Recognized HTML document


[CHAP, v,

thus a heifer is bought from a man for ten sticks of tobacco ; his large hands being both spread out upon the ground, and a stick placed on each finger, he gathers up the tobacco ; the size of the mass pleases him, and the bargain is struck. You then want to buy a second heifer the same process is gone through, but half sticks instead of whole ones are put upon his fingers ; the man is equally satisfied at the time, but occasionally finds it out and complains the next day. Once, while I watched a Damara floundering hopelessly in a calculation on one side of me, I observed Dinah, my spaniel, equally embarrassed on the other. She was overlooking half a dozen of her new-born puppies, which had been removed two or three times from her, and her anxiety was excessive, as she tried to find out if they were all present, or if any were still missing. She kept puzzling and running her eyes over them backwards and forwards, but could not satisfy herself. She evidently had a vague notion of counting, but the figure was too large for her brain. Taking the two as they stood, dog and Damara, the comparison reflected no great honour on the man. Hence, as the Darnaras had the vaguest notions of time and distance, and as their language was a poor vehicle for expressing what ideas they had, and, lastly, as truth-telling was the exception and not the rule, I found their information to be of very little practical use.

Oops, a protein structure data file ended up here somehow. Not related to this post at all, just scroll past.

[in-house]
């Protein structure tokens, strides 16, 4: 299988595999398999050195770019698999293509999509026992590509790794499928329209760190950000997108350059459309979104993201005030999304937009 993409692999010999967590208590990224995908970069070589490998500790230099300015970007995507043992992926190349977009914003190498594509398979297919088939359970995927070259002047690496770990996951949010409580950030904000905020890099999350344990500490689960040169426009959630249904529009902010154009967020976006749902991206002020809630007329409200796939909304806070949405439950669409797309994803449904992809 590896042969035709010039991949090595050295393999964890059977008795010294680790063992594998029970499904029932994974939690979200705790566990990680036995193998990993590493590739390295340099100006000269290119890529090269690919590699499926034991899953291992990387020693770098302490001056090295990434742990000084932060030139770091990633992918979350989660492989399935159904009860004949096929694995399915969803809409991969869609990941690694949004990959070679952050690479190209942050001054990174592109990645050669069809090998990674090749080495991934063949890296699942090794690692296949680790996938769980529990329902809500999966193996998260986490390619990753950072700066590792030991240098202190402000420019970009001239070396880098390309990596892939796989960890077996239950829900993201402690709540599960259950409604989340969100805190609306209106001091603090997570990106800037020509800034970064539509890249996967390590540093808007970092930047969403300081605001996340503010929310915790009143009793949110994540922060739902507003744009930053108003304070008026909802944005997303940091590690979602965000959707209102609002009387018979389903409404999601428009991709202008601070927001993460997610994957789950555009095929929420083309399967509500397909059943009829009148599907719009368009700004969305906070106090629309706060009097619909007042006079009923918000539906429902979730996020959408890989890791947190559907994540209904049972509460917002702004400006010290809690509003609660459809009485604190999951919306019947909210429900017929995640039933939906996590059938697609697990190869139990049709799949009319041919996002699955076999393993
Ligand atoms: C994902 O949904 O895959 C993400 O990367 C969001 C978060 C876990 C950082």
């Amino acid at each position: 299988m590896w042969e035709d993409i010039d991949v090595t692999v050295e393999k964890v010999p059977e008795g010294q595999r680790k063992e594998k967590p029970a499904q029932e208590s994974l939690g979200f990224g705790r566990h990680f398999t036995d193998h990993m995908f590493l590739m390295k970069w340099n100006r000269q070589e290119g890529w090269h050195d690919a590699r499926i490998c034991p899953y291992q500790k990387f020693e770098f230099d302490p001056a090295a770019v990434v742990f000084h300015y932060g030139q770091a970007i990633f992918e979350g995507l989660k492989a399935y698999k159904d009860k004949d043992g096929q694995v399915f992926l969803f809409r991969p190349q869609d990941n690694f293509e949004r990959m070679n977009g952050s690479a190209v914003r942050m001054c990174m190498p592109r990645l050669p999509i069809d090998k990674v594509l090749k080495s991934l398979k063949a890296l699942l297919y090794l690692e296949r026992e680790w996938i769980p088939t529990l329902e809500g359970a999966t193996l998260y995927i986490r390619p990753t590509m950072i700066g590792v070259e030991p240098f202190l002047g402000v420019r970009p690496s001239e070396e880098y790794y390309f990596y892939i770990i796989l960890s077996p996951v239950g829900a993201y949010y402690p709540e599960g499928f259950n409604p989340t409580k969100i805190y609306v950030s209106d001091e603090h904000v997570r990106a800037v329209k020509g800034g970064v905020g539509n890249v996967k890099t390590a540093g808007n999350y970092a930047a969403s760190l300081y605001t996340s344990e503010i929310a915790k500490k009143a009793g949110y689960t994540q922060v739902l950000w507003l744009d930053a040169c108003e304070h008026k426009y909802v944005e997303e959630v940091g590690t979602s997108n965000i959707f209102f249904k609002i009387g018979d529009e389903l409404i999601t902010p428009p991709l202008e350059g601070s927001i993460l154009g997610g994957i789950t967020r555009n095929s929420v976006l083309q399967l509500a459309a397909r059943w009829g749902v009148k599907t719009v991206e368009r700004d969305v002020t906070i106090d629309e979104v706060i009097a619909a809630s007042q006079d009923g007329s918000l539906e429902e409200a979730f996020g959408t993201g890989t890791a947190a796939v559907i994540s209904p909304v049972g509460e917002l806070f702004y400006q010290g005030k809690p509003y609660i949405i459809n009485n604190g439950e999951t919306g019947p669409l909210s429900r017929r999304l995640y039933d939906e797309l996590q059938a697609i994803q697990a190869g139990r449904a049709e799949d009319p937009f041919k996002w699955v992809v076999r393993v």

I had spent more hours than an untravelled European would easily give me credit for, in questioning and cross-questioning Damaras about the distances we had to go over. Mr. Hahn and Mr. Rath severally, at Barmen and Otjimbingue, had helped me to the utmost of their ability, and yet, on starting, I could not tell whether Omanbonde lay five days off or six weeks. As a proof of the extreme difficulty of worming out facts from the Damaras, I may mention that Okandu Fountain, which lay only five miles from Schmelen's Hope, and where we slept the first day, was unknown by the missionaries. At Schmelen's Hope itself there is only vley (pool) water and wells, which a dry season might exhaust, and though abounding in grass, trees, and garden land, the place was reluctantly abandoned, and the head-quarters of the Mission were established at Barmen which has much fewer natural advantages. When Mr. Kolbe, at a subsequent period, went to Schmelen's .Hope, he merely occupied it as a branch station. Now, constant inquiries have been made for years as to whether there were any fountains near Schmelen's Hope, but without success, and yet this one, lying in full sight and right in the middle of the river-bed, had never been spoken of to